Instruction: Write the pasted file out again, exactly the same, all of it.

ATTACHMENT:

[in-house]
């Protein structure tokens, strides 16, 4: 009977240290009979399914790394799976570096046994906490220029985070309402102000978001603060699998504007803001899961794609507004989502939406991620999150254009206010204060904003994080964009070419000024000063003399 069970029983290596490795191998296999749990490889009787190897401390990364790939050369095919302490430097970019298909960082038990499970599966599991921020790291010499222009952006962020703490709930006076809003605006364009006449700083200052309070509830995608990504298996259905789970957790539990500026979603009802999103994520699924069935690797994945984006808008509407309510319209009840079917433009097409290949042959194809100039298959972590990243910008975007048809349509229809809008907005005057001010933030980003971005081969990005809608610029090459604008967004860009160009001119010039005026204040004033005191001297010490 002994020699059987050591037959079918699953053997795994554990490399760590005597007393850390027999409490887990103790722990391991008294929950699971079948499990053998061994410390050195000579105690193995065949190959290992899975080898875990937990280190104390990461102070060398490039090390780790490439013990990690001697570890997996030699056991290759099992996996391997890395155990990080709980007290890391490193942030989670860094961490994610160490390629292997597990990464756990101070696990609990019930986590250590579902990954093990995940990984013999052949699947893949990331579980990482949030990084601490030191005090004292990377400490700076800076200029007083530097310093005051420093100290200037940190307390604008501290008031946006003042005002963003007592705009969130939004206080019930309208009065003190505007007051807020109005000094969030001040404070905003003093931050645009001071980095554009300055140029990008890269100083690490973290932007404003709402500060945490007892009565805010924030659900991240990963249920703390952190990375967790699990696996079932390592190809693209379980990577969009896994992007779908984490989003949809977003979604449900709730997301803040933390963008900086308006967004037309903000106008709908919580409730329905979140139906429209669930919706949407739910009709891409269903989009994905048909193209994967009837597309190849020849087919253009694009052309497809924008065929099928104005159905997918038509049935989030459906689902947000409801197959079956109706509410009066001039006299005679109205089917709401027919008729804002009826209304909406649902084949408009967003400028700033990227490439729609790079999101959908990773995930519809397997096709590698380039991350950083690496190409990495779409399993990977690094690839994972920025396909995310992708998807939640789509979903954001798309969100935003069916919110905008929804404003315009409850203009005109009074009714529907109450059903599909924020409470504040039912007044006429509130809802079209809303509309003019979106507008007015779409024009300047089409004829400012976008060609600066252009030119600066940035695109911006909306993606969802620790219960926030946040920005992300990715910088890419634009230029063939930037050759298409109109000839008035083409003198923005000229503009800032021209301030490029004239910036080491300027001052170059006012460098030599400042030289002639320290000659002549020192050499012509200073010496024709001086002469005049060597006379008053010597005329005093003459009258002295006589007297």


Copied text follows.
[in-house]
């Protein structure tokens, strides 16, 4: 009977240290009979399914790394799976570096046994906490220029985070309402102000978001603060699998504007803001899961794609507004989502939406991620999150254009206010204060904003994080964009070419000024000063003399 069970029983290596490795191998296999749990490889009787190897401390990364790939050369095919302490430097970019298909960082038990499970599966599991921020790291010499222009952006962020703490709930006076809003605006364009006449700083200052309070509830995608990504298996259905789970957790539990500026979603009802999103994520699924069935690797994945984006808008509407309510319209009840079917433009097409290949042959194809100039298959972590990243910008975007048809349509229809809008907005005057001010933030980003971005081969990005809608610029090459604008967004860009160009001119010039005026204040004033005191001297010490 002994020699059987050591037959079918699953053997795994554990490399760590005597007393850390027999409490887990103790722990391991008294929950699971079948499990053998061994410390050195000579105690193995065949190959290992899975080898875990937990280190104390990461102070060398490039090390780790490439013990990690001697570890997996030699056991290759099992996996391997890395155990990080709980007290890391490193942030989670860094961490994610160490390629292997597990990464756990101070696990609990019930986590250590579902990954093990995940990984013999052949699947893949990331579980990482949030990084601490030191005090004292990377400490700076800076200029007083530097310093005051420093100290200037940190307390604008501290008031946006003042005002963003007592705009969130939004206080019930309208009065003190505007007051807020109005000094969030001040404070905003003093931050645009001071980095554009300055140029990008890269100083690490973290932007404003709402500060945490007892009565805010924030659900991240990963249920703390952190990375967790699990696996079932390592190809693209379980990577969009896994992007779908984490989003949809977003979604449900709730997301803040933390963008900086308006967004037309903000106008709908919580409730329905979140139906429209669930919706949407739910009709891409269903989009994905048909193209994967009837597309190849020849087919253009694009052309497809924008065929099928104005159905997918038509049935989030459906689902947000409801197959079956109706509410009066001039006299005679109205089917709401027919008729804002009826209304909406649902084949408009967003400028700033990227490439729609790079999101959908990773995930519809397997096709590698380039991350950083690496190409990495779409399993990977690094690839994972920025396909995310992708998807939640789509979903954001798309969100935003069916919110905008929804404003315009409850203009005109009074009714529907109450059903599909924020409470504040039912007044006429509130809802079209809303509309003019979106507008007015779409024009300047089409004829400012976008060609600066252009030119600066940035695109911006909306993606969802620790219960926030946040920005992300990715910088890419634009230029063939930037050759298409109109000839008035083409003198923005000229503009800032021209301030490029004239910036080491300027001052170059006012460098030599400042030289002639320290000659002549020192050499012509200073010496024709001086002469005049060597006379008053010597005329005093003459009258002295006589007297």